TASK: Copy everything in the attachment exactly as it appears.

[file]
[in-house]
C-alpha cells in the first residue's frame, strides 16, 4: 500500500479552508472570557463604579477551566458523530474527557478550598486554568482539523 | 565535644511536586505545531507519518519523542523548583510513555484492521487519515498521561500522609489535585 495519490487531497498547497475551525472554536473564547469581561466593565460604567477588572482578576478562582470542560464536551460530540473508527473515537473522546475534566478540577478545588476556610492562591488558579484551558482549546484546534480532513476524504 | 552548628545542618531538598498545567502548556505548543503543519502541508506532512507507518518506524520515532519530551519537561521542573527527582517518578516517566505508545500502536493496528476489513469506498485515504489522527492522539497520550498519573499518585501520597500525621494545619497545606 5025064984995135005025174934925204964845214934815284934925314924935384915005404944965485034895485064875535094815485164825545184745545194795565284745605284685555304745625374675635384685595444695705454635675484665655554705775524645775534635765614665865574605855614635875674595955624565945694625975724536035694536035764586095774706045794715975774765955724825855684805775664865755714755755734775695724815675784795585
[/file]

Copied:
[in-house]
C-alpha cells in the first residue's frame, strides 16, 4: 500500500479552508472570557463604579477551566458523530474527557478550598486554568482539523 | 565535644511536586505545531507519518519523542523548583510513555484492521487519515498521561500522609489535585 495519490487531497498547497475551525472554536473564547469581561466593565460604567477588572482578576478562582470542560464536551460530540473508527473515537473522546475534566478540577478545588476556610492562591488558579484551558482549546484546534480532513476524504 | 552548628545542618531538598498545567502548556505548543503543519502541508506532512507507518518506524520515532519530551519537561521542573527527582517518578516517566505508545500502536493496528476489513469506498485515504489522527492522539497520550498519573499518585501520597500525621494545619497545606 5025064984995135005025174934925204964845214934815284934925314924935384915005404944965485034895485064875535094815485164825545184745545194795565284745605284685555304745625374675635384685595444695705454635675484665655554705775524645775534635765614665865574605855614635875674595955624565945694625975724536035694536035764586095774706045794715975774765955724825855684805775664865755714755755734775695724815675784795585